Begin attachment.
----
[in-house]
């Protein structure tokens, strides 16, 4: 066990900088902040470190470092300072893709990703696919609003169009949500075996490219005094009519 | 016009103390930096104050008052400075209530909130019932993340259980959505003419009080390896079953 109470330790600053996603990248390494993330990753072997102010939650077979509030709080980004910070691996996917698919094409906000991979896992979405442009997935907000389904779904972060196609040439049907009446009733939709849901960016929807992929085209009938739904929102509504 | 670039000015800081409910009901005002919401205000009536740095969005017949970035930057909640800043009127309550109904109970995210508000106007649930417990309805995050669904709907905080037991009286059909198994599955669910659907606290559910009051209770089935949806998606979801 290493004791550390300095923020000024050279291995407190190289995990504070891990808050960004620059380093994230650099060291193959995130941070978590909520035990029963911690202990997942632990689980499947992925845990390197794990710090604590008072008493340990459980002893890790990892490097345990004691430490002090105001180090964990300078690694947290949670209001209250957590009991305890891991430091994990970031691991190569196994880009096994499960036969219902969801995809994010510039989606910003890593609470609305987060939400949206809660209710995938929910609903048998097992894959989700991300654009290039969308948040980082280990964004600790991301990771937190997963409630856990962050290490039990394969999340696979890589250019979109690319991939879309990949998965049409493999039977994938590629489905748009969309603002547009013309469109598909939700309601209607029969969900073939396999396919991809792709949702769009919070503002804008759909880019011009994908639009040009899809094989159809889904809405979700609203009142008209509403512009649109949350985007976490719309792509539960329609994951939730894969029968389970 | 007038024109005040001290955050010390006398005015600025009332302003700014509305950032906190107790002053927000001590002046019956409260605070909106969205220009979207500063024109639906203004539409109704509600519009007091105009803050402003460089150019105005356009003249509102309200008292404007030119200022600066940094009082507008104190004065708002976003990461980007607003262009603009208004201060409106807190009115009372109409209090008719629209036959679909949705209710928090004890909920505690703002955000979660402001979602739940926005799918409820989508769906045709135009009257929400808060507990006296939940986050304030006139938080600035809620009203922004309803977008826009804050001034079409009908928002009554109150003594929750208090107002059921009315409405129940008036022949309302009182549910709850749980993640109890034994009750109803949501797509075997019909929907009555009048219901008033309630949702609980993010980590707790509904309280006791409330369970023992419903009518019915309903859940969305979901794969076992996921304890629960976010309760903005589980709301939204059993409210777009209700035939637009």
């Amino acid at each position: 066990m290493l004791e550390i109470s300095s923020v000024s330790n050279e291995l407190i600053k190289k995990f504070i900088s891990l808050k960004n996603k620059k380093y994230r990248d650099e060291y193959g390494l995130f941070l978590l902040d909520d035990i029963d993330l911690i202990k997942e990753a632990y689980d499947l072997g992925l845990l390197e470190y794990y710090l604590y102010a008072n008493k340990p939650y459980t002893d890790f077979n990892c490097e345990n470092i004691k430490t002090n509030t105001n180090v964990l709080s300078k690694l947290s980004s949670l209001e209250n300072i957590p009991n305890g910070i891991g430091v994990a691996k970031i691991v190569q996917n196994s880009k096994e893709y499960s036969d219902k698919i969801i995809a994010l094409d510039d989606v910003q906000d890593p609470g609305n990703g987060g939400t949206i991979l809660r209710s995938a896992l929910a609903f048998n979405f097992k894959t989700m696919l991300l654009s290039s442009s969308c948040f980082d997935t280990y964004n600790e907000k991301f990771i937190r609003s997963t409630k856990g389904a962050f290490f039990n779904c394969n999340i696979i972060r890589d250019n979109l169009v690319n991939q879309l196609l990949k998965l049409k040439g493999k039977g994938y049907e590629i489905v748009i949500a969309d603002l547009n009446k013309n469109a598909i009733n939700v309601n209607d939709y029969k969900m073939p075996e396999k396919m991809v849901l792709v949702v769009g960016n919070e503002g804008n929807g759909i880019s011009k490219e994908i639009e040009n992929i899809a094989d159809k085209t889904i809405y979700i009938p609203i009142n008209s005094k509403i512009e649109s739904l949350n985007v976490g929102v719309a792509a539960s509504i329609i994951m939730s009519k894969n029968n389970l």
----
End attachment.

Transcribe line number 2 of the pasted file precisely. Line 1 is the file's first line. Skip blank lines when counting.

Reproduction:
């Protein structure tokens, strides 16, 4: 066990900088902040470190470092300072893709990703696919609003169009949500075996490219005094009519 | 016009103390930096104050008052400075209530909130019932993340259980959505003419009080390896079953 109470330790600053996603990248390494993330990753072997102010939650077979509030709080980004910070691996996917698919094409906000991979896992979405442009997935907000389904779904972060196609040439049907009446009733939709849901960016929807992929085209009938739904929102509504 | 670039000015800081409910009901005002919401205000009536740095969005017949970035930057909640800043009127309550109904109970995210508000106007649930417990309805995050669904709907905080037991009286059909198994599955669910659907606290559910009051209770089935949806998606979801 290493004791550390300095923020000024050279291995407190190289995990504070891990808050960004620059380093994230650099060291193959995130941070978590909520035990029963911690202990997942632990689980499947992925845990390197794990710090604590008072008493340990459980002893890790990892490097345990004691430490002090105001180090964990300078690694947290949670209001209250957590009991305890891991430091994990970031691991190569196994880009096994499960036969219902969801995809994010510039989606910003890593609470609305987060939400949206809660209710995938929910609903048998097992894959989700991300654009290039969308948040980082280990964004600790991301990771937190997963409630856990962050290490039990394969999340696979890589250019979109690319991939879309990949998965049409493999039977994938590629489905748009969309603002547009013309469109598909939700309601209607029969969900073939396999396919991809792709949702769009919070503002804008759909880019011009994908639009040009899809094989159809889904809405979700609203009142008209509403512009649109949350985007976490719309792509539960329609994951939730894969029968389970 | 007038024109005040001290955050010390006398005015600025009332302003700014509305950032906190107790002053927000001590002046019956409260605070909106969205220009979207500063024109639906203004539409109704509600519009007091105009803050402003460089150019105005356009003249509102309200008292404007030119200022600066940094009082507008104190004065708002976003990461980007607003262009603009208004201060409106807190009115009372109409209090008719629209036959679909949705209710928090004890909920505690703002955000979660402001979602739940926005799918409820989508769906045709135009009257929400808060507990006296939940986050304030006139938080600035809620009203922004309803977008826009804050001034079409009908928002009554109150003594929750208090107002059921009315409405129940008036022949309302009182549910709850749980993640109890034994009750109803949501797509075997019909929907009555009048219901008033309630949702609980993010980590707790509904309280006791409330369970023992419903009518019915309903859940969305979901794969076992996921304890629960976010309760903005589980709301939204059993409210777009209700035939637009």